slimes breast cancer research again

ResearchBlogging.orgLet’s see. Now that I’m back from Chicago, having recently attended a major cancer meeting, not to mention having already blogged about the meeting, what to do next? Sure, the whole thing about Andrew Wakefield finding himself just one step away from appearing on Jeff Rense‘s or Alex Jones‘s radio show was amusing in the extreme to me, and no doubt there will be much more blogging material to mine in that vein, but if you really want to bring home the crazy there’s only one place shy of to visit.

That’s right, I’m talking about that wretched hive of medical scum and villainy, Mike Adams’ Now, usually it’s the Grand Master of Woo and Quackery himself, Mike Adams, who really knows how to deliver the crazy quacky goods. Usually. This time, it’s one of Mike’s minions doing the duty, and addressing the nonsense in her post is a perfect post-ASCO thing for a surgical oncologist to do. The minion of woo is S. L. Baker, and the post is entitled Study shows how radiation causes breast cancer.

The first thing you need to remember about is that Mike Adams has a deep and abiding hatred of scientific medicine. One manifestation of this hatred is that, when it comes to breast cancer, to Adams surgery, chemotherapy, and radiation kill, not the cancer; “natural” therapies like vitamin D can prevent cancer with near 100% certainty and cure it with near 100% certainty if you happen to be someone who didn’t listen to Adams; and that early detection tests like mammography are always bad, although, ironically enough, a modality that claims to do the same thing as mammography without radiation (thermography, an unvalidated and not particularly useful old technology that, for reasons that I’ve never been able to understand, “alternative” medicine practitioners love) is the greatest thing ever. I’ve written about and its hatred of conventional therapy for breast cancer before. For instance, seven months ago, Mike Adams himself mined similar territory that his apparent acolyte has done, while earlier he abused Breast Cancer Awareness month to castigate the “breast cancer industry.” This time around his flunky Baker is doing the castigating:

It’s well-established that exposure to ionizing radiation can trigger mutations and other genetic damage and cause normal cells to become malignant. So it seems amazing how mainstream medicine frequently dismisses the idea that medical imaging tests from mammograms to CT scans could play much of a role in causing breast cancer.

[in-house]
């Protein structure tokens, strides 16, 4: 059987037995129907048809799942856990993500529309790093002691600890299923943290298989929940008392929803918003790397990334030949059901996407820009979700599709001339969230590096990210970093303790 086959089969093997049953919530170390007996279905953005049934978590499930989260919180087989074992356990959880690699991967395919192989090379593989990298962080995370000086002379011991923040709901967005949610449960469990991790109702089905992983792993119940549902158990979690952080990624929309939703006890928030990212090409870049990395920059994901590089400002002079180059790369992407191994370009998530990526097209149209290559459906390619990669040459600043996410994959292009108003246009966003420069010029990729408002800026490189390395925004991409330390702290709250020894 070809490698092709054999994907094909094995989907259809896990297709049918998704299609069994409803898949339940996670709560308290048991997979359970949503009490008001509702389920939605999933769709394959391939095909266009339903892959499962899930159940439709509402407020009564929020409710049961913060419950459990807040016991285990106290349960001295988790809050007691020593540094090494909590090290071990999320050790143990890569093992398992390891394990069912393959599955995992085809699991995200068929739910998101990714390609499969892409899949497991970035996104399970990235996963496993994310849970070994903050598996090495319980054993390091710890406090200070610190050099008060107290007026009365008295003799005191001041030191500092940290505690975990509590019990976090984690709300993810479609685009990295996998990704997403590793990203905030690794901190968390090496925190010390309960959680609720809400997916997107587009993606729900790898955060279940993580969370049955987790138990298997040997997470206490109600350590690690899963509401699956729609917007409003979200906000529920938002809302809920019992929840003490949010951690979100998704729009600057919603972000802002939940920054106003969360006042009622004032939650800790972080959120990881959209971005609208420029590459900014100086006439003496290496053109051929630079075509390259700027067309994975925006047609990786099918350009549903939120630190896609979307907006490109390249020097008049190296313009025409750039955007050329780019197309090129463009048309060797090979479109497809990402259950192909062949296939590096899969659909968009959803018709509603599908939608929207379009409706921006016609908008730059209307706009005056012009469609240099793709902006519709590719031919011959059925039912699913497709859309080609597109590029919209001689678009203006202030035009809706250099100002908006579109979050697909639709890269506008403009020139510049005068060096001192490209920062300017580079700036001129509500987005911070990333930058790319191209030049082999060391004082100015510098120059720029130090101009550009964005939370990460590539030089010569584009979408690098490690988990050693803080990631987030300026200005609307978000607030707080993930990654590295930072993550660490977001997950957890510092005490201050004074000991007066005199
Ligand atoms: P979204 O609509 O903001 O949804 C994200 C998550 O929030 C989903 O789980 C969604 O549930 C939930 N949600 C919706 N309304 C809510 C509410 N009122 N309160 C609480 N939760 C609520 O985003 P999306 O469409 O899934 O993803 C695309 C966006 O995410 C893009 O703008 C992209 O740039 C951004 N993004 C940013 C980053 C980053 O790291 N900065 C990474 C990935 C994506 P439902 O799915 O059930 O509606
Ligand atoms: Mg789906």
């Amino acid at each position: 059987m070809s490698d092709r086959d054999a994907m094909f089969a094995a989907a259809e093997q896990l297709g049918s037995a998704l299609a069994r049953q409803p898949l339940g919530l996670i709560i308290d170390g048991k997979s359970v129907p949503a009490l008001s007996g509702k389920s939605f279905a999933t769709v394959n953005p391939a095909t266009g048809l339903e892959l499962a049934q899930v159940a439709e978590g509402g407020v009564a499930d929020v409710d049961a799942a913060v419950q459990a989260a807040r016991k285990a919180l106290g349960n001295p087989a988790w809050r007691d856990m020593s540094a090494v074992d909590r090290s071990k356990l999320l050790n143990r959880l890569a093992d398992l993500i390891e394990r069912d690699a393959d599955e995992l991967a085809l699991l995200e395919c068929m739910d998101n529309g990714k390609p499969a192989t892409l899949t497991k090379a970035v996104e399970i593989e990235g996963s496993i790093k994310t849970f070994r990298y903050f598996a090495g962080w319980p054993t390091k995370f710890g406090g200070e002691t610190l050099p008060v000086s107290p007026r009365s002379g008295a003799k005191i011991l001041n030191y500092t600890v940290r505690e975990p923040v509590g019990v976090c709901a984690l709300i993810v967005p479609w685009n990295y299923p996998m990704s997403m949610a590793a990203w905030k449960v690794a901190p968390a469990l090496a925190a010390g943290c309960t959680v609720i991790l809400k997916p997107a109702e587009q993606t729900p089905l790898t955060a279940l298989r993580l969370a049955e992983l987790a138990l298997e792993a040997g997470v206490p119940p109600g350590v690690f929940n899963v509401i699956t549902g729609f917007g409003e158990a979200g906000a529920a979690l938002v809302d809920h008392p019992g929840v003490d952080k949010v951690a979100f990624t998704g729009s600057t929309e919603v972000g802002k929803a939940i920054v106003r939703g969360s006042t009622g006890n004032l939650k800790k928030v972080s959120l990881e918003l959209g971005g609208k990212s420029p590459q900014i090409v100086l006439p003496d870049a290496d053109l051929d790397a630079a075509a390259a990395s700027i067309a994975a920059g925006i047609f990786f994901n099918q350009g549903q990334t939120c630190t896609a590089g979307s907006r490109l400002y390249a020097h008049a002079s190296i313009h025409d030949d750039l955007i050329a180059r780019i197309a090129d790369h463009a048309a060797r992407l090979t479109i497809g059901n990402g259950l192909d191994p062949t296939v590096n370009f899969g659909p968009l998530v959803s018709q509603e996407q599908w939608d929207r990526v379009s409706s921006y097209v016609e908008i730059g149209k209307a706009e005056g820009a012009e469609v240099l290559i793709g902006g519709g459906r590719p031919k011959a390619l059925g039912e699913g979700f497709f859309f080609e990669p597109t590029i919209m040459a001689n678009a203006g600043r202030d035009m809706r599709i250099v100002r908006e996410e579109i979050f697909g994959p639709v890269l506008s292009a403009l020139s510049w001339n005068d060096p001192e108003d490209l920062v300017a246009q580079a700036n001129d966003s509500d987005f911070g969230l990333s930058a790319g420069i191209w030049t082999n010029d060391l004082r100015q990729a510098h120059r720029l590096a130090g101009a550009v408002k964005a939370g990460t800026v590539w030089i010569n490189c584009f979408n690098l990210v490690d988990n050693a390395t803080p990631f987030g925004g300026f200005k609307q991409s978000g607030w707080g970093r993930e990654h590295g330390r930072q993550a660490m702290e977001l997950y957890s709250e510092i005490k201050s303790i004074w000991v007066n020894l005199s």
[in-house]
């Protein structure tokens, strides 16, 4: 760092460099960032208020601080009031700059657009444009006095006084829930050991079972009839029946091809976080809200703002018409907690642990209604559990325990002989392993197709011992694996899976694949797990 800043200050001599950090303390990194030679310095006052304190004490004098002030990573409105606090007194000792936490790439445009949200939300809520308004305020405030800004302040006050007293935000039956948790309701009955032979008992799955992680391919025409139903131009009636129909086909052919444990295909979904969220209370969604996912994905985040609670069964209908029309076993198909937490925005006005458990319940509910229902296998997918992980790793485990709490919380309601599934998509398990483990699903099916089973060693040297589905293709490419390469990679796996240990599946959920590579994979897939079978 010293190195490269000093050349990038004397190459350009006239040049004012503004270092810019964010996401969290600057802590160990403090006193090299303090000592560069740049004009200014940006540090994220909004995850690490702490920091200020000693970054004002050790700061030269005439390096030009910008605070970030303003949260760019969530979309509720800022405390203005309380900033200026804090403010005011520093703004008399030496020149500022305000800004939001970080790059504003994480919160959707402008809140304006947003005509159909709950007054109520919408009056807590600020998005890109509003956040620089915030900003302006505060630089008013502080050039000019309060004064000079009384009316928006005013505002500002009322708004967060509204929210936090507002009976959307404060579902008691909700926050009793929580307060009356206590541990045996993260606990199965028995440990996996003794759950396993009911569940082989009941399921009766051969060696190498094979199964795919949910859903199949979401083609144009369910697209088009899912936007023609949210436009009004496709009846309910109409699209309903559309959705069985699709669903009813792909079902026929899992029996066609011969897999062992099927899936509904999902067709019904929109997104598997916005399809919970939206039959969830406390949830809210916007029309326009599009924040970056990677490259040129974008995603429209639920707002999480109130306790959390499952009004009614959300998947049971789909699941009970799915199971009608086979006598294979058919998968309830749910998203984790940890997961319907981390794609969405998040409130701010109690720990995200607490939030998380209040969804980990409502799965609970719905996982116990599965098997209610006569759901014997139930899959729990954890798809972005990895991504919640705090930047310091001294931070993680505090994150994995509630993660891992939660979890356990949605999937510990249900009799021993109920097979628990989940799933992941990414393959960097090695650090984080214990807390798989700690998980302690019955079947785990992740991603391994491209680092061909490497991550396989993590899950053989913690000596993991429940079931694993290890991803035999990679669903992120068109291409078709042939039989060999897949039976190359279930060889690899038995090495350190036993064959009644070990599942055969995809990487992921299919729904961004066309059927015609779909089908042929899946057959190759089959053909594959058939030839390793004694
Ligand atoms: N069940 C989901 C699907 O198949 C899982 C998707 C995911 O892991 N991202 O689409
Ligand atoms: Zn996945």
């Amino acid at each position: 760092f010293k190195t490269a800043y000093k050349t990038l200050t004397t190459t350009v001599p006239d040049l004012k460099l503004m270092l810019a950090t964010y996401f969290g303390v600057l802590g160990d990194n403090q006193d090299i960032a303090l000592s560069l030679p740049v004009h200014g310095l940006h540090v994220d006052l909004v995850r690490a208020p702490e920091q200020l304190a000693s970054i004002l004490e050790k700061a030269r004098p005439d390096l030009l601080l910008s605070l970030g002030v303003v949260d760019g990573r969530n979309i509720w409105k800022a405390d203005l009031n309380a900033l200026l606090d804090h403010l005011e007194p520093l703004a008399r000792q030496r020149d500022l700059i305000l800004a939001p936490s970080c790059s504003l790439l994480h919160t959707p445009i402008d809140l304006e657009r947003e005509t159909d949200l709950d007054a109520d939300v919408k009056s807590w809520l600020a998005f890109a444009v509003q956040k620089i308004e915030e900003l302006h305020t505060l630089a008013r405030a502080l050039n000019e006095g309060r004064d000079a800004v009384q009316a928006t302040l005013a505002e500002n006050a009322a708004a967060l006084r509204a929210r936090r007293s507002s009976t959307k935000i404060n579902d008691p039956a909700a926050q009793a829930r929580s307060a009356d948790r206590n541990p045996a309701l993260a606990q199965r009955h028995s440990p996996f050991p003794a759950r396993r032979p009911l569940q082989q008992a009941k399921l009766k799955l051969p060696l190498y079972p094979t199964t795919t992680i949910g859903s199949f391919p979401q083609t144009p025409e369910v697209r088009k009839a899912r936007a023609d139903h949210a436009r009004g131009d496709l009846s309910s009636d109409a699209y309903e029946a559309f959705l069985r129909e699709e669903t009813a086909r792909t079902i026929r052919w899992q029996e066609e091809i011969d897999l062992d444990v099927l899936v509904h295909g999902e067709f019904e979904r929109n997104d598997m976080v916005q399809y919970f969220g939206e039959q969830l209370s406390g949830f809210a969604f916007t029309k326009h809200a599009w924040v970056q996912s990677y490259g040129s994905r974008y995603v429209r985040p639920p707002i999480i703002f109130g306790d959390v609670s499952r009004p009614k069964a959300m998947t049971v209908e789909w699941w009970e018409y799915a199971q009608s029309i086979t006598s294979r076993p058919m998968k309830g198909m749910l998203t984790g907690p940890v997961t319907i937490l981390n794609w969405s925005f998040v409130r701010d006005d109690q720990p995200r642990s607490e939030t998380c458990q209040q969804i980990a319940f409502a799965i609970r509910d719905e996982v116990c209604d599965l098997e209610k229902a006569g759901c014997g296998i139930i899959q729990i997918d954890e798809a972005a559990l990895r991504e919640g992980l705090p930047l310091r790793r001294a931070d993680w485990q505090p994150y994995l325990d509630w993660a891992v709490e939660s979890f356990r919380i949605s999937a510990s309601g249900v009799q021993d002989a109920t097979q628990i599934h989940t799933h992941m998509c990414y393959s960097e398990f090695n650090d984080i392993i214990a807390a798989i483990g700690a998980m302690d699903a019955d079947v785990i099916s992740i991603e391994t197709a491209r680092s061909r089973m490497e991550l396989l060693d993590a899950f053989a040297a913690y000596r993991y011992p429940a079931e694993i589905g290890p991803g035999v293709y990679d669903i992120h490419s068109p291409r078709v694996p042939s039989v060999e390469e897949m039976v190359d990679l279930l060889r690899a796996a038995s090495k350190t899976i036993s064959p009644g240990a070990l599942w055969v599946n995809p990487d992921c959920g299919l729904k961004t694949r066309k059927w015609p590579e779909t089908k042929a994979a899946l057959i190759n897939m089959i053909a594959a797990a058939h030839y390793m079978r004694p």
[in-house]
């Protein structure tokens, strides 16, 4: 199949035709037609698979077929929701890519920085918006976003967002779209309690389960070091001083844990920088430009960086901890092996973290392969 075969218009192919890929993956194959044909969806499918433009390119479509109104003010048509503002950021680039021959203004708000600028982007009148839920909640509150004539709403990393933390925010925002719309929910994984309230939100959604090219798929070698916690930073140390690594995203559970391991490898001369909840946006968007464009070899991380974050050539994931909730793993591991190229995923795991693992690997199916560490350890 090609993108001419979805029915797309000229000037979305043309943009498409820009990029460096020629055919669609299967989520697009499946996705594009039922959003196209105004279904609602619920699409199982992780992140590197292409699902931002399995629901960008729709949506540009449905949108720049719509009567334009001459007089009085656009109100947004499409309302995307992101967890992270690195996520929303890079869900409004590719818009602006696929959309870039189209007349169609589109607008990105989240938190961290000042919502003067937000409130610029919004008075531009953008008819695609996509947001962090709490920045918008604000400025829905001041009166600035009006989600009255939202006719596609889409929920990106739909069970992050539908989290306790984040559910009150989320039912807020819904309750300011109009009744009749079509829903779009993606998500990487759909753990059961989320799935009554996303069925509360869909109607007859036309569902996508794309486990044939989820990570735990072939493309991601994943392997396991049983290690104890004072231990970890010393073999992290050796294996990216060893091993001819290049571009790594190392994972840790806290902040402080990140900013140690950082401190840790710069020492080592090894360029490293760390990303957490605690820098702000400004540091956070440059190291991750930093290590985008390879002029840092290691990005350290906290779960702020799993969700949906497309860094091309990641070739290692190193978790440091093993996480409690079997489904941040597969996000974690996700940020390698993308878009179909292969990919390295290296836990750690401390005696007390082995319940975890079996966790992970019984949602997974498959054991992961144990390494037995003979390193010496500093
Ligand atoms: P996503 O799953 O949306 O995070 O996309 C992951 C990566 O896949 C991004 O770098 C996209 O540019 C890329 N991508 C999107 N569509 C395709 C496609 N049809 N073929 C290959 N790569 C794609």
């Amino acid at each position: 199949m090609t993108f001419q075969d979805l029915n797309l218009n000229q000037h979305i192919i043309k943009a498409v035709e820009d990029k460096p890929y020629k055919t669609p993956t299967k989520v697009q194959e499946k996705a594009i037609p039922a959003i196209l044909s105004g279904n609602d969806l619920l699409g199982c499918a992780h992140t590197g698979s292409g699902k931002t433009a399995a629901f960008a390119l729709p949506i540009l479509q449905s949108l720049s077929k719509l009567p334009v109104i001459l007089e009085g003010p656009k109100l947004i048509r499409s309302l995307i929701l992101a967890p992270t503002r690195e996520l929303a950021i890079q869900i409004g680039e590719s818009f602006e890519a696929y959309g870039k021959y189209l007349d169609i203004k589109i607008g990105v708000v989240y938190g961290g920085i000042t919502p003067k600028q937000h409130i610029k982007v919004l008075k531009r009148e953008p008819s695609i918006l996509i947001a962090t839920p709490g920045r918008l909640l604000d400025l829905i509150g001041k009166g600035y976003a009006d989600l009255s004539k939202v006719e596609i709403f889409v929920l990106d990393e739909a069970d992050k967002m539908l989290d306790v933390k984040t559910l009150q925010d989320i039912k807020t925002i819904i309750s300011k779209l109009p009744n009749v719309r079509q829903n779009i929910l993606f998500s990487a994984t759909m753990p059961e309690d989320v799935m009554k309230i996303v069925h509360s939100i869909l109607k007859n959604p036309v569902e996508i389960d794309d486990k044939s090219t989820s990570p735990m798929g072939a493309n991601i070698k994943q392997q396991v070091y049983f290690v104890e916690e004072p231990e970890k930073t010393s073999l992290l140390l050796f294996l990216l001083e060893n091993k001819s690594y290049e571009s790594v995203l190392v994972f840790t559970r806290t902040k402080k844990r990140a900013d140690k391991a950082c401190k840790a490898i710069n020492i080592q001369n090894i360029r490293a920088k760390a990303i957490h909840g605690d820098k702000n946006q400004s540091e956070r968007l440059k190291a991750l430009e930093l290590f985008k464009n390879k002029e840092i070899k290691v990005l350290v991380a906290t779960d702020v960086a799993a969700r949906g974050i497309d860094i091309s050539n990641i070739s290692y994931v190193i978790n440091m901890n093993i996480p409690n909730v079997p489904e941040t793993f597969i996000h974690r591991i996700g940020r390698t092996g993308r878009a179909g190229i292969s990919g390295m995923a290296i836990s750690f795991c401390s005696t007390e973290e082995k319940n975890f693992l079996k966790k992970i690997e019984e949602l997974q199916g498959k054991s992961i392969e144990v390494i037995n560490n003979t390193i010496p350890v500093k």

Except that mainstream medicine doesn’t dismiss or deny the idea that medical imaging tests can increase the risk of cancer. There are hundreds of articles looking at the risk of cancer due to medical imaging tests. I myself have discussed the issue on no less than two occasions in December last year, once in the aforementioned context of mammographic screening for breast cancer and elevated risk of breast cancer in young women with strong family history of breast cancer or a mutation predisoposing to breast cancer, and once about the concern of the increased risk of cancer due to medical imaging, particularly CT scans. As with everything, it’s a matter of balancing risks and benefits.

After complaining about the material on this website at Cornell, Baker references a study by Paul Yaswen, a cell biologist and breast cancer research specialist with Berkeley Lab’s Life Sciences Division. As is typical for, so much so that I strongly suspect it’s intentional, there is no link to the study, an abstract to the study, or even a news story about the study. Actually, I have little doubt that it’s intentional. If Adams or his minions were stupid enough to make it easy for readers to look up the primary sources being abused, it would be too easy for skeptics like me to go to that source and demonstrate the difference between what the scientific study said and the lies that Adams and his ilk tell about it.